What to Expect
The Pope Farm Conservancy
"Come out to Pope Farm Conservancy and get acquainted with a wonderful Town of Middleton treasure! The Pope Farm Conservancy is a unique location with the focus on learning about the land, past and present. We’ll walk over grassy and limestone trails and learn about the local archeology, farming, geology and natural history. This is one of the high points in our area, and we will walk where three different watersheds meet. The story of this land and the people involved should delight and inspire you.
The view from the top of the hill is spectacular, from the flowering prairies to the view of Lake Mendota and the Capitol. We’ll see the sunflower field just a few weeks before peak flowering, as well as several other crops. Erosion has always been a concern, and we’ll visit the Spillway built by the Civilian Conservation Corp which has saved the North Slope from serious damage.
Please wear close toed shoes and dress for the weather, which is usually windy and more extreme than the surrounding area."
A Few Words From Our Guide: Bibliography
"Stephanie was born in Washington, D.C., and is one of six children raised in the Maryland suburbs. She received her Degree in Geology from the University of Wisconsin-Madison, and has been in the Madison area since 2002. She has been part of the Rock Ladies of Madison since 2003, supporting Earth Science programs for schools and other groups. Stephanie has been a naturalist at the UW Arboretum since 2007, working with the Earth Focus Day Camp, leading private tours and assisting with Families programs. Stephanie has developed curriculum and was on the Friends of Pheasant Branch Education committee for ten years, was on the Board for the Friends of Pope Farm Conservancy as the Education Committee Chair, and is currently on the Reviewing Board of Geologists, Hydrologists, and Soil Scientists for the Department of Safety and Professional Services.
Stephanie lives in Middleton with her husband and has two adult children living in the Madison area. She enjoys singing, sewing, photography, and being outdoors and sharing her love of local natural history and science with others."
Normally, the fields of Sun Flowers are ready to bloom in early August. This year, however, the field needed to be replanted, pushing the date of Sun Flower Days back at least two weeks.
Things to See & Do
See the tremendous abundance of grassland birds that feed on the Prairies, Sunflowers, Sorghum, Winter Wheat, and Oats. Some of these species are rare.
Stand on top of three different watersheds to enjoy the view of Lake Mendota, the Capitol, and Black Earth Creek Valley.
GEOLOGY & GLACIER FORMATIONS
Learn how the glacier formed Pope Farm Conservancy 10,000 to 15,000 years ago. View three different recessional moraines, three watersheds, and thousands of rocks that give you a feeling of the power of the glacier that once covered the land.
Learn about 12,000 years of human history in this area. Find out where Indian villages, trails, campsites, and burial sites were located.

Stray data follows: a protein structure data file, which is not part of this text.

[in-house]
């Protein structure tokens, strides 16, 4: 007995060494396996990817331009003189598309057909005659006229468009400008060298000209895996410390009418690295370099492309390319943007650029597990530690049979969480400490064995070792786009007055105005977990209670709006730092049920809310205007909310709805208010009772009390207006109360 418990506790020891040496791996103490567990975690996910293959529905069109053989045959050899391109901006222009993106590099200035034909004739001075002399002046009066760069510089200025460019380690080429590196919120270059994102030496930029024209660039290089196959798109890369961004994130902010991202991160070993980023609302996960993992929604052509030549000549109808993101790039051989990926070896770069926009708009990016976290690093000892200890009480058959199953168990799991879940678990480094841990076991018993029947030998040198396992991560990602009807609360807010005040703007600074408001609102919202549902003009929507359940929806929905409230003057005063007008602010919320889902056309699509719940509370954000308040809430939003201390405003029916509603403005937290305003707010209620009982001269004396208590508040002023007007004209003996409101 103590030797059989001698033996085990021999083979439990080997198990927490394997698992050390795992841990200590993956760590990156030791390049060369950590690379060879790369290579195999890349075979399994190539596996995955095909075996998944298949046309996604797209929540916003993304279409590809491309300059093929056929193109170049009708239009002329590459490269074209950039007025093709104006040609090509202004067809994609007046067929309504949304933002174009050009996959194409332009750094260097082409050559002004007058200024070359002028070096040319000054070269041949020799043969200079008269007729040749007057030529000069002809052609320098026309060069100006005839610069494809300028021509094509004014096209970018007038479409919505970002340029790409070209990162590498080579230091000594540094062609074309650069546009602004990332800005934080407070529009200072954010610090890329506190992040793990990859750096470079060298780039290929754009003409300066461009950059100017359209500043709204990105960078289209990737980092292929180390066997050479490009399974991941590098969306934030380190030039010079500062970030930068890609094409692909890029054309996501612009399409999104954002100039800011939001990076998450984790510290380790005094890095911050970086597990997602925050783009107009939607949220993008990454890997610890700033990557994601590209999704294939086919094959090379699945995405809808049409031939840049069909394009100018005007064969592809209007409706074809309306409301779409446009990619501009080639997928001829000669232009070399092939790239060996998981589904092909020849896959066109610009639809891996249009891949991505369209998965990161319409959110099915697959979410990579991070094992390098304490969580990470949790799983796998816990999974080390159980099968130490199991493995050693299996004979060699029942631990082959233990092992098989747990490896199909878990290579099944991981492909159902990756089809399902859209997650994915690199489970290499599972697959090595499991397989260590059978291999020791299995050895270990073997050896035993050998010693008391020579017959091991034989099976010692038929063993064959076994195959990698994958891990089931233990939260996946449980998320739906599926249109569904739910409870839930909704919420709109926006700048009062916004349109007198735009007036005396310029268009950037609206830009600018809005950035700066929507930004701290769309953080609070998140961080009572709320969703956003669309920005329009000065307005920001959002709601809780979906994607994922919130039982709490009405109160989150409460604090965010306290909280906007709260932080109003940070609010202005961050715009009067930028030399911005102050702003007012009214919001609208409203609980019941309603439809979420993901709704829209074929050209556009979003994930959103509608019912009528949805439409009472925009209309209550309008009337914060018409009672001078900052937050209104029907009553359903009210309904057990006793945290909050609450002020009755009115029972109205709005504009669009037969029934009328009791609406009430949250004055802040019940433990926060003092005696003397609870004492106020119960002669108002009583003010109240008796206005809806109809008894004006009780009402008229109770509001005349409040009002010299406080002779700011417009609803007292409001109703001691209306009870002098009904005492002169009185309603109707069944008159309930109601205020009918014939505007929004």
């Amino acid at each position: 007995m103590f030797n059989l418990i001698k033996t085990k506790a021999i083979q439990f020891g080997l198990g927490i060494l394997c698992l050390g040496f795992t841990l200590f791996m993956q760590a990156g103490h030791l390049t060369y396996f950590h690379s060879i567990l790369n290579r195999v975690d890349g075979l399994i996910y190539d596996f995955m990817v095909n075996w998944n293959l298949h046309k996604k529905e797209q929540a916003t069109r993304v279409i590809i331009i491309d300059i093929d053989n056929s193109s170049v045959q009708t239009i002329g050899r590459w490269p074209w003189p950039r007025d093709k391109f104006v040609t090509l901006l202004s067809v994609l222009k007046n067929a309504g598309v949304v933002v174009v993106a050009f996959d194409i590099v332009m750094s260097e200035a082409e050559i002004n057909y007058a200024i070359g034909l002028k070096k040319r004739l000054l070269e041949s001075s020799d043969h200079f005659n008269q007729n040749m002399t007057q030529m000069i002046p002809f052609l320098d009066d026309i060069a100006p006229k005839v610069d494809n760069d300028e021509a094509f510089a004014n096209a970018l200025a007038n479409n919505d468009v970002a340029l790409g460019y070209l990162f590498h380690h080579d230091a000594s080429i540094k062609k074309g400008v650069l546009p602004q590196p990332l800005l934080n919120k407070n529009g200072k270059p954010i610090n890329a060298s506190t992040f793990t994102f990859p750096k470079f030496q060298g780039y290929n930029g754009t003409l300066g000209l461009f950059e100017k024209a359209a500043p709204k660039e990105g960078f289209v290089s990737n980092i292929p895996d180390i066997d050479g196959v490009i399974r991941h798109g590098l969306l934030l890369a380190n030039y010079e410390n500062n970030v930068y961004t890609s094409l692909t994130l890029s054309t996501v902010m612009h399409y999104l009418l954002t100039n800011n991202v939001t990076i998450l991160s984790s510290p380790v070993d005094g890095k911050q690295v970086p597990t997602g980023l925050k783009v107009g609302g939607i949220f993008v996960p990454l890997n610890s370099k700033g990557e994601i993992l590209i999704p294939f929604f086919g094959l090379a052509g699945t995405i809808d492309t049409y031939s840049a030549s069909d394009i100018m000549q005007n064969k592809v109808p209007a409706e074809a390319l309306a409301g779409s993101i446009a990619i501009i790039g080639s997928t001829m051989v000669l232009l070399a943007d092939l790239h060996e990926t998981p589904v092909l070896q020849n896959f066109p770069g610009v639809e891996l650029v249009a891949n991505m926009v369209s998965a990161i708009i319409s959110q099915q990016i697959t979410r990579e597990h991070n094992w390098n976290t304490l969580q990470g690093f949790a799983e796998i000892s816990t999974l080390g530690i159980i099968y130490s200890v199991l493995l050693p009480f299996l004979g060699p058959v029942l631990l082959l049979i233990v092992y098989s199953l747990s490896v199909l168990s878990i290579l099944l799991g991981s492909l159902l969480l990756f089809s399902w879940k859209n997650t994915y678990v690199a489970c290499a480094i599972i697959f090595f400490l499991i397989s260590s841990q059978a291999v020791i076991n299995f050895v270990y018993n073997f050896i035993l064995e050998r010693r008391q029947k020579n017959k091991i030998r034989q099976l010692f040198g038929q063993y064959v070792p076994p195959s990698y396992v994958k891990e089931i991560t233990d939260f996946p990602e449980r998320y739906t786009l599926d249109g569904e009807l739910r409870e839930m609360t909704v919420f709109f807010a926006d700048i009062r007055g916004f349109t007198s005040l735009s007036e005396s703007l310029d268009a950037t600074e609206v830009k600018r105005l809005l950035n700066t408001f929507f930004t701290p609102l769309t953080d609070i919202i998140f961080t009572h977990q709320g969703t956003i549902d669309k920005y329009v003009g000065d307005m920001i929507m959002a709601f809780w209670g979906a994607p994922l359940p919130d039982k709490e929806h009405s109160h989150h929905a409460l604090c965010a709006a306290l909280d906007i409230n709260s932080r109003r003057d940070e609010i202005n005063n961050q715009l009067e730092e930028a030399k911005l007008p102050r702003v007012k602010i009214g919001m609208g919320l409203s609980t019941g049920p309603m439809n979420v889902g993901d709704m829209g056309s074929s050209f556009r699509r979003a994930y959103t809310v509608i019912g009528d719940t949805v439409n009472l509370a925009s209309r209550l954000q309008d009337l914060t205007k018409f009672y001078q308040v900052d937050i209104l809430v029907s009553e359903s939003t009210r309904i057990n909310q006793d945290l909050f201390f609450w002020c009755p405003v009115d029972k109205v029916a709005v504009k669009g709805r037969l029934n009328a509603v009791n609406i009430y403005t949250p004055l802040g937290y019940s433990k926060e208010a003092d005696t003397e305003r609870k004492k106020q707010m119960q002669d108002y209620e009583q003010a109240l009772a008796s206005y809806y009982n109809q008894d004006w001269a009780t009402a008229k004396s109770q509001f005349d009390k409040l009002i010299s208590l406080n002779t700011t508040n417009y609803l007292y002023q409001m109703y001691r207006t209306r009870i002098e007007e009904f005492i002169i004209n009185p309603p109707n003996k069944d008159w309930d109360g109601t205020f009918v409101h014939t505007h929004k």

NATIVE AMERICAN GARDEN
Study a replica of a 1,000 year old Native American garden, and how their knowledge contributed to agriculture.
LOG CABIN SITE
Follow the route of German immigrants from Mecklenburg to the Town of Middleton in the 1800’s. Learn who they were and how they lived.
Walk seven miles of trails through crops, prairie, and woodlands. Trail signs will guide you along the way. Click Here for a detailed trail map.
Picnic on top of three different watersheds and enjoy a 360 degree panoramic view of the area including; Lake Mendota, the Capitol, and Black Earth Creek Valley.
Walk along an historic stone fence built over 150 years ago when settlers cleared the glacial debris from the land.
Watch the ongoing process of restoring the land to 6 different prairies including an Oak Savanna.
See a variety of crops including Sunflowers. Learn what they are, where they come from and how they are used.
Observe how erosion is being controlled today by the work done by the Civilian Conservation Corp in the 1930’s. Who was the CCC, what did they do, and why were they here?
Interpretive signage will guide you through Pope Farm Conservancy to enhance your visit. Click Herefor a list of our existing signage.
Why a $10 fee for this walk?
PLATO charges a $10 fee for each walk. We normally use a guide who is a member of the associated friends group. PLATO then will pass this registration fee onto the friends group as a way of saying thanks.
The main entrance is 2 miles west of the Beltline (Hwy 12/18) on Old Sauk Road.
- Lower Parking Lot: The lower parking lot is open from sunrise to sunset for people who want to hike from the entrance. We will be using this parking lot for our walk.
- Upper Parking Lot: The upper parking lot can be used by the elderly, disabled, and families with small children. The Upper Parking Lot closes one half hour before sunset. This lot is closed during the winter season. We will not use this parking lot since it closes before our walk ends.
Bike racks are available at the Old Sauk and Upper Parking lots. No biking is allowed on the trails.
Map & Directions